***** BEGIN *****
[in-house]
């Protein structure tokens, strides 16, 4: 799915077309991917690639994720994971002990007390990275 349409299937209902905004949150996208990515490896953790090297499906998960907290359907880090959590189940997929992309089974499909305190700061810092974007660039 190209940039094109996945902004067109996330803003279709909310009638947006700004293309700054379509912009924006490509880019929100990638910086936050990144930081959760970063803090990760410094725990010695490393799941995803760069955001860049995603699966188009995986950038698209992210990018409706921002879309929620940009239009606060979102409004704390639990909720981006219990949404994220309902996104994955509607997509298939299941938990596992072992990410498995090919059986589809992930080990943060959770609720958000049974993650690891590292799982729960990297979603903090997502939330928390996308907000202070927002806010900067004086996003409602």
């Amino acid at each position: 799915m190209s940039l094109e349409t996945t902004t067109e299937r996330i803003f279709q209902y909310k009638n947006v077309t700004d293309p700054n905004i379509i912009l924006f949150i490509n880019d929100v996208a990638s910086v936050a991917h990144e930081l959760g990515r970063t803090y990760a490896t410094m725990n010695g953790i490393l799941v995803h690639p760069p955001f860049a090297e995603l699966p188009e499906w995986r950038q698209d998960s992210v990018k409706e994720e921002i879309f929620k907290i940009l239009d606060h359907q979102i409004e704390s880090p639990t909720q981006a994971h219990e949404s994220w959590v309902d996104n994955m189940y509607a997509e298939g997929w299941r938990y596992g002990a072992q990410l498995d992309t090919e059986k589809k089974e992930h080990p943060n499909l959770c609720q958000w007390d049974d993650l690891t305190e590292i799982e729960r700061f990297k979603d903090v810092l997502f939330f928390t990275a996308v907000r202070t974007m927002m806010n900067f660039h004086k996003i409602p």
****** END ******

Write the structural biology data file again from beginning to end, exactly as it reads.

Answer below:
[in-house]
């Protein structure tokens, strides 16, 4: 799915077309991917690639994720994971002990007390990275 349409299937209902905004949150996208990515490896953790090297499906998960907290359907880090959590189940997929992309089974499909305190700061810092974007660039 190209940039094109996945902004067109996330803003279709909310009638947006700004293309700054379509912009924006490509880019929100990638910086936050990144930081959760970063803090990760410094725990010695490393799941995803760069955001860049995603699966188009995986950038698209992210990018409706921002879309929620940009239009606060979102409004704390639990909720981006219990949404994220309902996104994955509607997509298939299941938990596992072992990410498995090919059986589809992930080990943060959770609720958000049974993650690891590292799982729960990297979603903090997502939330928390996308907000202070927002806010900067004086996003409602």
């Amino acid at each position: 799915m190209s940039l094109e349409t996945t902004t067109e299937r996330i803003f279709q209902y909310k009638n947006v077309t700004d293309p700054n905004i379509i912009l924006f949150i490509n880019d929100v996208a990638s910086v936050a991917h990144e930081l959760g990515r970063t803090y990760a490896t410094m725990n010695g953790i490393l799941v995803h690639p760069p955001f860049a090297e995603l699966p188009e499906w995986r950038q698209d998960s992210v990018k409706e994720e921002i879309f929620k907290i940009l239009d606060h359907q979102i409004e704390s880090p639990t909720q981006a994971h219990e949404s994220w959590v309902d996104n994955m189940y509607a997509e298939g997929w299941r938990y596992g002990a072992q990410l498995d992309t090919e059986k589809k089974e992930h080990p943060n499909l959770c609720q958000w007390d049974d993650l690891t305190e590292i799982e729960r700061f990297k979603d903090v810092l997502f939330f928390t990275a996308v907000r202070t974007m927002m806010n900067f660039h004086k996003i409602p």